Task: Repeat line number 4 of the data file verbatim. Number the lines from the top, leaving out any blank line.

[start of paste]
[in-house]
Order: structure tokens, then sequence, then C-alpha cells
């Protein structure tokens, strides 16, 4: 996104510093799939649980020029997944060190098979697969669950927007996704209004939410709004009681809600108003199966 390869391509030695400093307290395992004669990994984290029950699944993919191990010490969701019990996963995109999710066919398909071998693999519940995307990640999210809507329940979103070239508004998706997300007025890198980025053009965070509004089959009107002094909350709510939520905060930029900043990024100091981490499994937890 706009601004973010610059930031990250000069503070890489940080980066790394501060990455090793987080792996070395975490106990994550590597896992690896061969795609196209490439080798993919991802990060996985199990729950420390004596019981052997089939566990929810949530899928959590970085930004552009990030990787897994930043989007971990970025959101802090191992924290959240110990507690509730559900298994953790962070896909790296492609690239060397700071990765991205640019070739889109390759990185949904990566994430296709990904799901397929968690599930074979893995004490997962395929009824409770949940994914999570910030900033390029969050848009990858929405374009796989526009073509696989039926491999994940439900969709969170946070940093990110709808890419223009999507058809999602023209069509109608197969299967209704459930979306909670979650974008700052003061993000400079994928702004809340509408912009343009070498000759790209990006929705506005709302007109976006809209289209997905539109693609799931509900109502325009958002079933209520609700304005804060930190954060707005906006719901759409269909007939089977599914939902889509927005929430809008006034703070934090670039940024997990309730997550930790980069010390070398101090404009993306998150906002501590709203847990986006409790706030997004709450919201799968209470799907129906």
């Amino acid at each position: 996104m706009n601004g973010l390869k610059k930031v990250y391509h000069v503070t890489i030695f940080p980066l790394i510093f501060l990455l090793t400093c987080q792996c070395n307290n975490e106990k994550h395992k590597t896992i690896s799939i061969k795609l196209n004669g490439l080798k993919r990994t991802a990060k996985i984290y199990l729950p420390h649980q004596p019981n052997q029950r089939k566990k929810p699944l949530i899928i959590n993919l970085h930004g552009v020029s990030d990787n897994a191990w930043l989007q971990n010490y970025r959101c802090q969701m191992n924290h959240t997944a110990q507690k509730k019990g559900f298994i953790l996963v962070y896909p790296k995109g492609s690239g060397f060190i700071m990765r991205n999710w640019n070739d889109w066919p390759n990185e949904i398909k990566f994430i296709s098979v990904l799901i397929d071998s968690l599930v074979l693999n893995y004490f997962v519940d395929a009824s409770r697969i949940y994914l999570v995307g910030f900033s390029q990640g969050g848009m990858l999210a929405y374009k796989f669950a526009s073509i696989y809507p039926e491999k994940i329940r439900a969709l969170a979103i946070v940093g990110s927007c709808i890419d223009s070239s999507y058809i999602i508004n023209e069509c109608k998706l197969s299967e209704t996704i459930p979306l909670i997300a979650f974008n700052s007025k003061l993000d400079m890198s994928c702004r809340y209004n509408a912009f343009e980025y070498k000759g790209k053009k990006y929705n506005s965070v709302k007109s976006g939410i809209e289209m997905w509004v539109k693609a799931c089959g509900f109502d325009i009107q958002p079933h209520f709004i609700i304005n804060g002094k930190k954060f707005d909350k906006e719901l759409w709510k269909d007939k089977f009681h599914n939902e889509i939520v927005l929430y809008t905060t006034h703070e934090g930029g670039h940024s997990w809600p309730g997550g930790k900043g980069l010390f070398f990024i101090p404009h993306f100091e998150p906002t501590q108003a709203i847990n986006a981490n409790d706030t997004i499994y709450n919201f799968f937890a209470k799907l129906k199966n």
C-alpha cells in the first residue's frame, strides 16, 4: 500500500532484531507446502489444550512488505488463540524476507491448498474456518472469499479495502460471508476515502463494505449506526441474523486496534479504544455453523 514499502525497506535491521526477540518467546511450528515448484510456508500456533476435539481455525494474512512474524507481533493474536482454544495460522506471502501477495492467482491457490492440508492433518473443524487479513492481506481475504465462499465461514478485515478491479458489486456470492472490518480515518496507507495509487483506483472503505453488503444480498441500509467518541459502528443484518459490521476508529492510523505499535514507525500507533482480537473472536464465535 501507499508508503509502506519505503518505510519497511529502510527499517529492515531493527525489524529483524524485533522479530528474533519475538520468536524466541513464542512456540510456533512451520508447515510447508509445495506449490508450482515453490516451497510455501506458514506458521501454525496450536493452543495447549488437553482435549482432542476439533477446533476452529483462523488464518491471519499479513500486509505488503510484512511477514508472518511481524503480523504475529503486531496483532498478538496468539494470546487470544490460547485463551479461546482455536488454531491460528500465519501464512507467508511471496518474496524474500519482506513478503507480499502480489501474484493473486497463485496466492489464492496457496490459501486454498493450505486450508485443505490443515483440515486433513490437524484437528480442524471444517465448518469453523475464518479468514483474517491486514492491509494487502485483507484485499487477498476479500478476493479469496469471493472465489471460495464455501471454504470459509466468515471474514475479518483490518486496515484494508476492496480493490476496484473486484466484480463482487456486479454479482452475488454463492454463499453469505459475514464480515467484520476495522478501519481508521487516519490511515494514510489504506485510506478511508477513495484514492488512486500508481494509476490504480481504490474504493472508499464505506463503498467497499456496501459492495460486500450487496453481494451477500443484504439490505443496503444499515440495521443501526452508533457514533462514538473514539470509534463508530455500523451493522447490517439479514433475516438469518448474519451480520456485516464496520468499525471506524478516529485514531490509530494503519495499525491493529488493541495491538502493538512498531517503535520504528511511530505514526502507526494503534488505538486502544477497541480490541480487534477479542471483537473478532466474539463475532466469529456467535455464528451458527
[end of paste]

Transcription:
């Amino acid at each position: 996104m706009n601004g973010l390869k610059k930031v990250y391509h000069v503070t890489i030695f940080p980066l790394i510093f501060l990455l090793t400093c987080q792996c070395n307290n975490e106990k994550h395992k590597t896992i690896s799939i061969k795609l196209n004669g490439l080798k993919r990994t991802a990060k996985i984290y199990l729950p420390h649980q004596p019981n052997q029950r089939k566990k929810p699944l949530i899928i959590n993919l970085h930004g552009v020029s990030d990787n897994a191990w930043l989007q971990n010490y970025r959101c802090q969701m191992n924290h959240t997944a110990q507690k509730k019990g559900f298994i953790l996963v962070y896909p790296k995109g492609s690239g060397f060190i700071m990765r991205n999710w640019n070739d889109w066919p390759n990185e949904i398909k990566f994430i296709s098979v990904l799901i397929d071998s968690l599930v074979l693999n893995y004490f997962v519940d395929a009824s409770r697969i949940y994914l999570v995307g910030f900033s390029q990640g969050g848009m990858l999210a929405y374009k796989f669950a526009s073509i696989y809507p039926e491999k994940i329940r439900a969709l969170a979103i946070v940093g990110s927007c709808i890419d223009s070239s999507y058809i999602i508004n023209e069509c109608k998706l197969s299967e209704t996704i459930p979306l909670i997300a979650f974008n700052s007025k003061l993000d400079m890198s994928c702004r809340y209004n509408a912009f343009e980025y070498k000759g790209k053009k990006y929705n506005s965070v709302k007109s976006g939410i809209e289209m997905w509004v539109k693609a799931c089959g509900f109502d325009i009107q958002p079933h209520f709004i609700i304005n804060g002094k930190k954060f707005d909350k906006e719901l759409w709510k269909d007939k089977f009681h599914n939902e889509i939520v927005l929430y809008t905060t006034h703070e934090g930029g670039h940024s997990w809600p309730g997550g930790k900043g980069l010390f070398f990024i101090p404009h993306f100091e998150p906002t501590q108003a709203i847990n986006a981490n409790d706030t997004i499994y709450n919201f799968f937890a209470k799907l129906k199966n």